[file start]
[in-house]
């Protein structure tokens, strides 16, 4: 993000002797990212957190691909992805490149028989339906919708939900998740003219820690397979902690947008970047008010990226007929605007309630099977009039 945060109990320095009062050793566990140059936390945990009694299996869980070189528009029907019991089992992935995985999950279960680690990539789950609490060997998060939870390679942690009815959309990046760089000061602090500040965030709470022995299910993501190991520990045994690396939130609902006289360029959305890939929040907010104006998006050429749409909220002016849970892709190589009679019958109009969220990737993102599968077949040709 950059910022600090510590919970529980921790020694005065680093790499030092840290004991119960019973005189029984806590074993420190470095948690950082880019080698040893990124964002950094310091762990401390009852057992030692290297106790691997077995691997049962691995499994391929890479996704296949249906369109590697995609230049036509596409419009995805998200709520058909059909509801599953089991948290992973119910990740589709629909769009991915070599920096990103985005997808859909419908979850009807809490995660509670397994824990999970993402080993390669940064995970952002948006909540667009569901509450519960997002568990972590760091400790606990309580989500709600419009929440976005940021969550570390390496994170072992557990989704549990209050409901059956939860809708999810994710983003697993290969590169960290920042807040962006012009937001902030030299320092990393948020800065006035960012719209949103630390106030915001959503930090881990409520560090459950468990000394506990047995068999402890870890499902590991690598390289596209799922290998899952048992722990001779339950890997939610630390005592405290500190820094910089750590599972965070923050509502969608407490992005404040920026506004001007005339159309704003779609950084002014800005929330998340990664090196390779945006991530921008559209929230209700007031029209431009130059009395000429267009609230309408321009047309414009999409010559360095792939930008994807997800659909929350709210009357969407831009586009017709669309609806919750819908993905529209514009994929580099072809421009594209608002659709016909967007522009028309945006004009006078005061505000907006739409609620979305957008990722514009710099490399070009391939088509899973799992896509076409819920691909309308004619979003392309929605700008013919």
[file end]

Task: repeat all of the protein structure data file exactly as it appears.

[in-house]
């Protein structure tokens, strides 16, 4: 993000002797990212957190691909992805490149028989339906919708939900998740003219820690397979902690947008970047008010990226007929605007309630099977009039 945060109990320095009062050793566990140059936390945990009694299996869980070189528009029907019991089992992935995985999950279960680690990539789950609490060997998060939870390679942690009815959309990046760089000061602090500040965030709470022995299910993501190991520990045994690396939130609902006289360029959305890939929040907010104006998006050429749409909220002016849970892709190589009679019958109009969220990737993102599968077949040709 950059910022600090510590919970529980921790020694005065680093790499030092840290004991119960019973005189029984806590074993420190470095948690950082880019080698040893990124964002950094310091762990401390009852057992030692290297106790691997077995691997049962691995499994391929890479996704296949249906369109590697995609230049036509596409419009995805998200709520058909059909509801599953089991948290992973119910990740589709629909769009991915070599920096990103985005997808859909419908979850009807809490995660509670397994824990999970993402080993390669940064995970952002948006909540667009569901509450519960997002568990972590760091400790606990309580989500709600419009929440976005940021969550570390390496994170072992557990989704549990209050409901059956939860809708999810994710983003697993290969590169960290920042807040962006012009937001902030030299320092990393948020800065006035960012719209949103630390106030915001959503930090881990409520560090459950468990000394506990047995068999402890870890499902590991690598390289596209799922290998899952048992722990001779339950890997939610630390005592405290500190820094910089750590599972965070923050509502969608407490992005404040920026506004001007005339159309704003779609950084002014800005929330998340990664090196390779945006991530921008559209929230209700007031029209431009130059009395000429267009609230309408321009047309414009999409010559360095792939930008994807997800659909929350709210009357969407831009586009017709669309609806919750819908993905529209514009994929580099072809421009594209608002659709016909967007522009028309945006004009006078005061505000907006739409609620979305957008990722514009710099490399070009391939088509899973799992896509076409819920691909309308004619979003392309929605700008013919």